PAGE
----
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Mitsubishi Starion:
Japanese Glam Rocker

February 18, 2012 by Matt

Mitsubishi Mitsu Starion Chrysler Dodge Plymouth Conquest Silver Gray Grey Wide Body Widebody

In the Editor’s Letter of the March ’12 issue of Car and Driver, Eddie Alterman offers an endorsement of the latest sports cars to emanate from Japan—the Subaru BRZ and Scion FR-S twins—by comparing their spirit to that of the fun, iconic Japanese sports cars of the ’80s—the Mitsubishi Starion among them—and contrasting them with the output of the past 10 years or so:

The Supra turbo, the 300ZX TT, and the RX-7 died 10 or more years ago, supplanted by a veritable tea ceremony of Priuses, Insights, and Odysseys. Certainly, there were some enthusiast holdouts such as the S2000, the Evo, and the reborn, simplified Nissan Z, but even these had made some concessions to common sense, having undergone the sort of tempering that made them smoother and less idiotic than the glam-rock Starions of yore—proffering either too many doors, too few cylinders, or too subdued styling.

It’s a succinct set of adjectives to describe the appeal of the Starion: Idiotic, with glam-rock overtones. In other words, bold, brash, loud, flamboyant, somewhat immature and underdeveloped, but strangely endearing and able to have a good time like nobody’s business.

Mitsubishi Mitsu Starion Chrysler Dodge Plymouth Conquest Interior Inside Cockpit Dash Dashboard Instrument Gauge Cluster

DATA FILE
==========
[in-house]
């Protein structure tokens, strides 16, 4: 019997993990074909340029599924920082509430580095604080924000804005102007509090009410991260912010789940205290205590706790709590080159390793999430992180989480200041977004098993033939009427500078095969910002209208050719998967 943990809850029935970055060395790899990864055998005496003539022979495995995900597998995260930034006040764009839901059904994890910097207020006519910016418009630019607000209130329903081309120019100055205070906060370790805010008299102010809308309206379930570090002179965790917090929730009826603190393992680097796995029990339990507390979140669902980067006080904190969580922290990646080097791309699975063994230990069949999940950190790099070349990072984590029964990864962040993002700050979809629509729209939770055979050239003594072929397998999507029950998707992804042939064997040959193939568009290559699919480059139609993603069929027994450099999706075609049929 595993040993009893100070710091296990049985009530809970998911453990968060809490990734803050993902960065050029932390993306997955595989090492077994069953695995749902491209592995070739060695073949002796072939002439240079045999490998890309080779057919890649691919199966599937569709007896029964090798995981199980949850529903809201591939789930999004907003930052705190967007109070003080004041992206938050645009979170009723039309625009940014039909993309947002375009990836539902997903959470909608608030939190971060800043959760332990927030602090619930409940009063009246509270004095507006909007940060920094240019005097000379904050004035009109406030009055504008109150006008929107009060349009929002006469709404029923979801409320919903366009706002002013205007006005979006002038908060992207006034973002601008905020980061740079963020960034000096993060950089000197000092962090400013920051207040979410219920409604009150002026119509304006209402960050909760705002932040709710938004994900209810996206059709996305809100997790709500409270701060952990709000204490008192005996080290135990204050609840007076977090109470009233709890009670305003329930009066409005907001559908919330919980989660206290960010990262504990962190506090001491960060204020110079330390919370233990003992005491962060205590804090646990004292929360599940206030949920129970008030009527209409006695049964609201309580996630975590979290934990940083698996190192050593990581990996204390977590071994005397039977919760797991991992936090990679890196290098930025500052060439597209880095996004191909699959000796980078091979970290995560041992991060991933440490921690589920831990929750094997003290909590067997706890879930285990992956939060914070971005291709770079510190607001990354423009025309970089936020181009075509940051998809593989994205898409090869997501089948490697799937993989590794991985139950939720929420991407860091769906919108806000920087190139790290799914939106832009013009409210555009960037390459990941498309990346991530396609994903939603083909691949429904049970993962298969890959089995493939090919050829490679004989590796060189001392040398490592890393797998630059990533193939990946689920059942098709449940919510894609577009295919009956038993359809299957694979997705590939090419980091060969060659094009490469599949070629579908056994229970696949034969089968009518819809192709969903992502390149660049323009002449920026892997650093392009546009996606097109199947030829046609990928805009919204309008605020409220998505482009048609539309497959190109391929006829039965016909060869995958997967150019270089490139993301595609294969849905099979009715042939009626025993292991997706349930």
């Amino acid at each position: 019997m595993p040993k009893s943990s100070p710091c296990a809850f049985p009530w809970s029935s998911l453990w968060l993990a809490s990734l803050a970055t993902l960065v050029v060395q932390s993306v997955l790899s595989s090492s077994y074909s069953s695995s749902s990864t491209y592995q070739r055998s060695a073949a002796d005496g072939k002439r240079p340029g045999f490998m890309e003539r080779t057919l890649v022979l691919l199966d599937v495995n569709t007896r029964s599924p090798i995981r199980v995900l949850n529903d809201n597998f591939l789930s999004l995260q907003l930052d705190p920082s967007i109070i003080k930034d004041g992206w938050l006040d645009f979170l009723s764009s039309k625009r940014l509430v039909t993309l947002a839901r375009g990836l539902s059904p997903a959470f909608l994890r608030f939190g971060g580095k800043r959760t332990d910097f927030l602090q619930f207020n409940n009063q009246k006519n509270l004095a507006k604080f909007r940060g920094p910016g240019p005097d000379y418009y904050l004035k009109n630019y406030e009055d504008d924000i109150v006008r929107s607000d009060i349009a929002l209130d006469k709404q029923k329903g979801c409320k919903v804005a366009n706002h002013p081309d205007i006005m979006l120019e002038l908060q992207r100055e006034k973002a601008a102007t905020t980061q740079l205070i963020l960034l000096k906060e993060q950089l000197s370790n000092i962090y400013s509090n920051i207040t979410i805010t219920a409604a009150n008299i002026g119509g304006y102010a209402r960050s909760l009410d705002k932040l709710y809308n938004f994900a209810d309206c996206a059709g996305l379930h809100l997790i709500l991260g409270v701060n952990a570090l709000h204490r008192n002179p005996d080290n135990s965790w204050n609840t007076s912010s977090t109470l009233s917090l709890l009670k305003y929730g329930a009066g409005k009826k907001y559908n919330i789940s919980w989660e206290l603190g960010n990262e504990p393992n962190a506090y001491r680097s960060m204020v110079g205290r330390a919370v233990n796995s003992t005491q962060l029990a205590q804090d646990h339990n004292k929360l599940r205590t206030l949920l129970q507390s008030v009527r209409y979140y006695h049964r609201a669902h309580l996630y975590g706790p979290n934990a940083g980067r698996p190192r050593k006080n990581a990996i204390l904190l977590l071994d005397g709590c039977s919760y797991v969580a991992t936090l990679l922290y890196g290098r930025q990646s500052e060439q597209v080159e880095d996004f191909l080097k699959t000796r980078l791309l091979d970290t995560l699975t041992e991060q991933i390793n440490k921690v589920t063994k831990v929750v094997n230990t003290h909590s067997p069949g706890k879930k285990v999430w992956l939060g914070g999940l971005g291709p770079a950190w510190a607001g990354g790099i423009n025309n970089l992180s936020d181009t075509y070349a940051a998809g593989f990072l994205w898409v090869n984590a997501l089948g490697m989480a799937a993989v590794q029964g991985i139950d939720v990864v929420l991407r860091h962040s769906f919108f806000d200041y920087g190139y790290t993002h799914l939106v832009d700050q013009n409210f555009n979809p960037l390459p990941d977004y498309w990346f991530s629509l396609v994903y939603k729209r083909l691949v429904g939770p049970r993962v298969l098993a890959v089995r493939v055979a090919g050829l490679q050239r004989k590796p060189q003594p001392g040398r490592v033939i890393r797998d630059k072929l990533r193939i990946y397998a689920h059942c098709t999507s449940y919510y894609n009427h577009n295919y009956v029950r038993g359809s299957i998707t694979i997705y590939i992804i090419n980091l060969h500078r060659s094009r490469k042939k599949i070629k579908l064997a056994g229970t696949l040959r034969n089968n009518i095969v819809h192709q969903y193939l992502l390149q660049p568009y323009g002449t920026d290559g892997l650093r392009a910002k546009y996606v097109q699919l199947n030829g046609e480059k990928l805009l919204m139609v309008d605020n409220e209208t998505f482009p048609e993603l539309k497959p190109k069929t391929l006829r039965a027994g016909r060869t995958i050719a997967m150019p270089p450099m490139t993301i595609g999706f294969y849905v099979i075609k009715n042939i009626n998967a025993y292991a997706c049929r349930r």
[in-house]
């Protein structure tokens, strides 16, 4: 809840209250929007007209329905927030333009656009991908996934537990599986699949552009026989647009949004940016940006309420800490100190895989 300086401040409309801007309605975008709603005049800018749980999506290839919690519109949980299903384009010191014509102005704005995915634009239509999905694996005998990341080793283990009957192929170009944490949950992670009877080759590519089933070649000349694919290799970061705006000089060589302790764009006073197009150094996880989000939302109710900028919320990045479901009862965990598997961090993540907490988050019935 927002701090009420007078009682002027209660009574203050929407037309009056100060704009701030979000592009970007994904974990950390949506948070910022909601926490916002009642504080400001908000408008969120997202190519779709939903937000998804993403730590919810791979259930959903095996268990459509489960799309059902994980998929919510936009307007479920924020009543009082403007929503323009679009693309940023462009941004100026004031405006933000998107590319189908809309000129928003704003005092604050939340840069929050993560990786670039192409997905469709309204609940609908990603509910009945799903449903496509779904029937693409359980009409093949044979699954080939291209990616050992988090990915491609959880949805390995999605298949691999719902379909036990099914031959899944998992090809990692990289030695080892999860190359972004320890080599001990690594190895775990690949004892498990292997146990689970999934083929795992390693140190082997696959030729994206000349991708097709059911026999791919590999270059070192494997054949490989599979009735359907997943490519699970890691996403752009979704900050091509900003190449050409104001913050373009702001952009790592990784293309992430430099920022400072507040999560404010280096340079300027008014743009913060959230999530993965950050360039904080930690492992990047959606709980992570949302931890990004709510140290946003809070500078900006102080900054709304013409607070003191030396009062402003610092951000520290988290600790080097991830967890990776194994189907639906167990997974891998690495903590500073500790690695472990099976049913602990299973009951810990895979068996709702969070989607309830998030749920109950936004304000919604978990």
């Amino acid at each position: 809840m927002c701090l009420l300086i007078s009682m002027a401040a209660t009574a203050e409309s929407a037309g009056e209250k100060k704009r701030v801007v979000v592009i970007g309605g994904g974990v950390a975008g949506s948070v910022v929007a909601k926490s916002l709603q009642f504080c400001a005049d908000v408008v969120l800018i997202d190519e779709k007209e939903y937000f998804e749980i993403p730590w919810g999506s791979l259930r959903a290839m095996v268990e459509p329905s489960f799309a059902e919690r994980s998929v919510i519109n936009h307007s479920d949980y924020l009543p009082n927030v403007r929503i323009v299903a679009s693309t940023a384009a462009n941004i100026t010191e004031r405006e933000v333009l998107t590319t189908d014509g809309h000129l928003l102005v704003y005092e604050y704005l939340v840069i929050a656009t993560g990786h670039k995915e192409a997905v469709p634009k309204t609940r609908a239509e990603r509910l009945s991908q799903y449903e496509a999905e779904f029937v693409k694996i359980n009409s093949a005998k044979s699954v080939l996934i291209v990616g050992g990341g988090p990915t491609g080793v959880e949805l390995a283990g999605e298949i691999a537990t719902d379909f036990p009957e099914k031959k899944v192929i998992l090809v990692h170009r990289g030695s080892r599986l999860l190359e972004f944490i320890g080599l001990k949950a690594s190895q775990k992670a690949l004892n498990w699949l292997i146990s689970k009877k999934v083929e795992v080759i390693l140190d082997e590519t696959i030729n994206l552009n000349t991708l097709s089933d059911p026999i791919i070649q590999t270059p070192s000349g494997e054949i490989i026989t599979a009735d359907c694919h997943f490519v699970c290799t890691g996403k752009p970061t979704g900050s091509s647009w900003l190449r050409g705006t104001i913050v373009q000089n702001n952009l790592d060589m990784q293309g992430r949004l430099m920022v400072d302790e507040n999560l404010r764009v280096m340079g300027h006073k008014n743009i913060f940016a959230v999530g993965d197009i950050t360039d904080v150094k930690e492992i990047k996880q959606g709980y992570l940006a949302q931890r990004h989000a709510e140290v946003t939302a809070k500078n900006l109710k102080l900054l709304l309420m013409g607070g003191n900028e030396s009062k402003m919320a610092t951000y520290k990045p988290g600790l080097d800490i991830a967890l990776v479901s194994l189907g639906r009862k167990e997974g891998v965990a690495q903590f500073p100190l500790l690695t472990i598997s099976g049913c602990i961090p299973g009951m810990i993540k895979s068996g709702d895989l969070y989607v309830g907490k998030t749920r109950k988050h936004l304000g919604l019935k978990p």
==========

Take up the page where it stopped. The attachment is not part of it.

Given its extroverted nature, it’s ironic that the Starion is frequently forgotten about whenever ’80s Japanese sports cars are discussed, overshadowed by the epic battles of the day that raged between the RX-7, Supra and 300ZX. Fundamentally, it’s a good car, if not quite as well-sorted as its rivals, and it really does deserve to be mentioned in the same breath as its competitors from Mazda, Toyota and Nissan.

Offered from ’83 to ’89 in the US and powered exclusively by Mitsu’s 2.6l, turbocharged 4G54 engine, the Starion was one of the very first mass-market turbocharged cars available. A generation newer than Nissan’s aging 280ZX Turbo, it heralded a new wave of sport car sophistication from across the Pacific, and was also offered for a time as the badge-engineered Chrysler/Dodge/Plymouth Conquest as part of the DSM consortium. During its 7-year model run, there were slight design variations (narrow and wide body, small bumper updates, etc) and detail changes (interior refreshes, engine management revisions, etc), but a few things remained constant: a ~150 hp turbocharged 4-cylinder engine, RWD, the option of a manual transmission, and a curb weight of around 2,900 lbs. Its performance was competitive when it first burst on the scene, but was rapidly eclipsed by the arrival of the considerably quicker and more refined Supra Turbo and RX-7 Turbo II. The Starion was primarily hampered by a SOHC, single-point-injection engine and a generally crude feeling compared to its rivals, whose development teams had substantially more experience than Mitsubishi’s in fine-tuning sports cars.

Mitsubishi Mitsu Starion Chrysler Dodge Plymouth Conquest Engine Motor Bay 4G54

That said, it still retained (and retains to this day) its appeal. If not quite the gem Mitsu’s later 4G63 engine is, the Starion’s 4G54 engine is quite responsive to upgrades, and the basic chassis layout of the car means handling is perfectly in line with how a front-engined, RWD sports car should feel. And its expressive styling paired with its rough-around-the-edges-nature give it a sort of “Japanese IROC-Z” feeling. Couple that with the car’s rarity—the “What is that?” factor—and you have a recipe for an irrepressibly fun ride.

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Japanese Glam Rocker